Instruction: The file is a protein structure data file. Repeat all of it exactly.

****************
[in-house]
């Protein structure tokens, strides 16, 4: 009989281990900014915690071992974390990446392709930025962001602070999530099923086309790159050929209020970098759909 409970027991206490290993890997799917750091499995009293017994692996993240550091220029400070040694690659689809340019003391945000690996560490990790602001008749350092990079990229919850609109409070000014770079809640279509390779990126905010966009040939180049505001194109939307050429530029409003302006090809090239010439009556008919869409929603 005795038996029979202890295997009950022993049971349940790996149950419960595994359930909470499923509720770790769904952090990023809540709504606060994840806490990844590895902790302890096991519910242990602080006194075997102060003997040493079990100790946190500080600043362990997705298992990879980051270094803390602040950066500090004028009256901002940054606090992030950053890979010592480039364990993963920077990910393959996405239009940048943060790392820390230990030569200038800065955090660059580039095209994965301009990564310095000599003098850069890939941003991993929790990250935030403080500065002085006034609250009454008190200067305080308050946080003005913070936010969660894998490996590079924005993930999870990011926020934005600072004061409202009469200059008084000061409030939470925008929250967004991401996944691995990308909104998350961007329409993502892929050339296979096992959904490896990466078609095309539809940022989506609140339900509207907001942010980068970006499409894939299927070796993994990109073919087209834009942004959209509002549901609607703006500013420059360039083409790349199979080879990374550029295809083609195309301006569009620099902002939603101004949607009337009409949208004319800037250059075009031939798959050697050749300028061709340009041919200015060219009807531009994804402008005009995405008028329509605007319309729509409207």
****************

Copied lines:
[in-house]
């Protein structure tokens, strides 16, 4: 009989281990900014915690071992974390990446392709930025962001602070999530099923086309790159050929209020970098759909 409970027991206490290993890997799917750091499995009293017994692996993240550091220029400070040694690659689809340019003391945000690996560490990790602001008749350092990079990229919850609109409070000014770079809640279509390779990126905010966009040939180049505001194109939307050429530029409003302006090809090239010439009556008919869409929603 005795038996029979202890295997009950022993049971349940790996149950419960595994359930909470499923509720770790769904952090990023809540709504606060994840806490990844590895902790302890096991519910242990602080006194075997102060003997040493079990100790946190500080600043362990997705298992990879980051270094803390602040950066500090004028009256901002940054606090992030950053890979010592480039364990993963920077990910393959996405239009940048943060790392820390230990030569200038800065955090660059580039095209994965301009990564310095000599003098850069890939941003991993929790990250935030403080500065002085006034609250009454008190200067305080308050946080003005913070936010969660894998490996590079924005993930999870990011926020934005600072004061409202009469200059008084000061409030939470925008929250967004991401996944691995990308909104998350961007329409993502892929050339296979096992959904490896990466078609095309539809940022989506609140339900509207907001942010980068970006499409894939299927070796993994990109073919087209834009942004959209509002549901609607703006500013420059360039083409790349199979080879990374550029295809083609195309301006569009620099902002939603101004949607009337009409949208004319800037250059075009031939798959050697050749300028061709340009041919200015060219009807531009994804402008005009995405008028329509605007319309729509409207």